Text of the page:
The National Parent Partnership Network (NPNN) have produced a second information sheet designed to dispel some of the myths associated with the progress and implications of the Children & Families Bill, with a specific focus on the transition from Statements to the new Education, Health and Care plans. Below are some of the key myths we hear which are NOT TRUE.
1. Myth: ‘My LA has said they don’t issue statements any more as the system has changed’ – Statements will continue to be issued until September 2014. Some local authorities (on the ‘Pathfinder’ programme) are issuing EHC plans early in place of Statements, but these plans will no legal status. After September only EHC plans will be issued and will be legally binding
2. Myth: ‘My school has said that they don’t have to follow the Code of Practice any more as there is a new one’ – The new Code of Practice has not been approved yet, so the current Code will continue to apply until the new Code replaces it which is likely to be September 2014.
3. Myth: ‘My child’s statement will end on 1st September 2014’ – From September 2014 there will be a transitional period (up to 3 years) during which statements can be transferred into EHC plans. A statement will remain valid until an EHC plan has been developed, or is agreed to be no longer necessary.
4. Myth: ‘I’ve been told that EHC plans are the same as statements and have the same legal duties’ – EHC Plans will have no legal force until September 2014. Like Statements, any specified and quantified Special Educational Provision in the plan will have to be delivered by the local authority and can continue up until the age of 25 if a young person stays in education or training.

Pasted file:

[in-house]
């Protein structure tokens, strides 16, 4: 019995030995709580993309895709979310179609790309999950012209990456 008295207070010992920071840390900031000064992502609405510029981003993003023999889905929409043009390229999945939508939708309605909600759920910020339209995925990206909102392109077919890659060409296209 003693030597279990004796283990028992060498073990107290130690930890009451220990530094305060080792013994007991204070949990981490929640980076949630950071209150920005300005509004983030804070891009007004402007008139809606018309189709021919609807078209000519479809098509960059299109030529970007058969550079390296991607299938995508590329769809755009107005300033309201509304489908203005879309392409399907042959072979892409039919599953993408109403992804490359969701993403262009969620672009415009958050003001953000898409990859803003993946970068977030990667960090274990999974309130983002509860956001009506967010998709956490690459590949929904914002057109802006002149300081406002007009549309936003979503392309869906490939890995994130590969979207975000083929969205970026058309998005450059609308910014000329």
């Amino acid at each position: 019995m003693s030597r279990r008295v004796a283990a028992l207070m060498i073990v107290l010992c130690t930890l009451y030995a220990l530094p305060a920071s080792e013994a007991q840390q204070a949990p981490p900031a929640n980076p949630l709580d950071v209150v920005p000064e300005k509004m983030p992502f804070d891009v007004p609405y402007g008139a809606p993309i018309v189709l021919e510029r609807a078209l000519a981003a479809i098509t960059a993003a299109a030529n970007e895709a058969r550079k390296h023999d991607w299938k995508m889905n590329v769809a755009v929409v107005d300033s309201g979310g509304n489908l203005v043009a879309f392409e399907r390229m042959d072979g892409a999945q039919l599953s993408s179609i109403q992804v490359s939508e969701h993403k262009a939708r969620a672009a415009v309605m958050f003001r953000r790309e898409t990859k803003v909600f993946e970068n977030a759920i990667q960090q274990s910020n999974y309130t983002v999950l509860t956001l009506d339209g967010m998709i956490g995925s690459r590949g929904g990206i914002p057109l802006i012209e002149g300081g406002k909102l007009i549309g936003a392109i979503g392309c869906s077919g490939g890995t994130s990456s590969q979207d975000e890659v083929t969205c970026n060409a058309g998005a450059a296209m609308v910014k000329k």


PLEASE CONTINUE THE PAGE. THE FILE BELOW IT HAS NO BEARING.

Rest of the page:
5. Myth: ‘My LA has said that only pupils with statements who receive a certain level of funding will get an EHC plan’ – The threshold for EHC plans will be the same as those for Statements, that is where the special educational provision necessary to meet the child or young persons needs cannot be reasonably provided within the resources normally available to mainstream schools and early years settings.
6. Myth: ‘I have been told that if I’m not happy with anything in my child’s EHC plan I can appeal’ – The educational aspects of an EHC Plan can be appealed to the SEND tribunal (from September 2014) in the same way as those of a statement. Arrangements for challenging Social Care and Health are still to be finalised, but should be in place by September 2014.
7. Myth: ‘When I ask for my child to be assessed under the new system the LA must carry out a social care assessment now as well as an assessment of his educational needs’ – No this is not true. The duty to assess a child’s needs is only in relation to their educational needs not any social care needs they – or you as their carer – may also have. This type of assessment still has to be triggered separately by contacting your children’s social work team. Once is has happened any information should be recorded in the EHC plan.